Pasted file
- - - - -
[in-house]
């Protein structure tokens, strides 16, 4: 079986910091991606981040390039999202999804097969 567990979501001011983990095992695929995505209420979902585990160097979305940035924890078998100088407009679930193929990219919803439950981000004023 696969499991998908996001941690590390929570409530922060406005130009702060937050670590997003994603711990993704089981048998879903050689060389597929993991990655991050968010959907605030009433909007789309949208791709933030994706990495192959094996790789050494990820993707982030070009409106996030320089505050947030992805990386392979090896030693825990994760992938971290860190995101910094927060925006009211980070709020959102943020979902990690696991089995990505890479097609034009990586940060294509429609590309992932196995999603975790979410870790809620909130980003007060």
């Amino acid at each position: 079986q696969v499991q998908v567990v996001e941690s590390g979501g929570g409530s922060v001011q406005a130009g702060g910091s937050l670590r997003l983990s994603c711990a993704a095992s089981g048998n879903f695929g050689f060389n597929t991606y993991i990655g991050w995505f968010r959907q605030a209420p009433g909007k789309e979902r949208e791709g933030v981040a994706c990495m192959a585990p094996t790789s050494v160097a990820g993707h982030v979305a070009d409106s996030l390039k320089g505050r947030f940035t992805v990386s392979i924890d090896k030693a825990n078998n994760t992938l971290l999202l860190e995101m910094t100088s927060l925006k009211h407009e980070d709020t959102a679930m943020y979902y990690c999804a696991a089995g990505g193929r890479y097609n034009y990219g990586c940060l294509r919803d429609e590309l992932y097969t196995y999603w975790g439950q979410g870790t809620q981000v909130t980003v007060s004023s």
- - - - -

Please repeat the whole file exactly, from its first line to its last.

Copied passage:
[in-house]
């Protein structure tokens, strides 16, 4: 079986910091991606981040390039999202999804097969 567990979501001011983990095992695929995505209420979902585990160097979305940035924890078998100088407009679930193929990219919803439950981000004023 696969499991998908996001941690590390929570409530922060406005130009702060937050670590997003994603711990993704089981048998879903050689060389597929993991990655991050968010959907605030009433909007789309949208791709933030994706990495192959094996790789050494990820993707982030070009409106996030320089505050947030992805990386392979090896030693825990994760992938971290860190995101910094927060925006009211980070709020959102943020979902990690696991089995990505890479097609034009990586940060294509429609590309992932196995999603975790979410870790809620909130980003007060």
């Amino acid at each position: 079986q696969v499991q998908v567990v996001e941690s590390g979501g929570g409530s922060v001011q406005a130009g702060g910091s937050l670590r997003l983990s994603c711990a993704a095992s089981g048998n879903f695929g050689f060389n597929t991606y993991i990655g991050w995505f968010r959907q605030a209420p009433g909007k789309e979902r949208e791709g933030v981040a994706c990495m192959a585990p094996t790789s050494v160097a990820g993707h982030v979305a070009d409106s996030l390039k320089g505050r947030f940035t992805v990386s392979i924890d090896k030693a825990n078998n994760t992938l971290l999202l860190e995101m910094t100088s927060l925006k009211h407009e980070d709020t959102a679930m943020y979902y990690c999804a696991a089995g990505g193929r890479y097609n034009y990219g990586c940060l294509r919803d429609e590309l992932y097969t196995y999603w975790g439950q979410g870790t809620q981000v909130t980003v007060s004023s």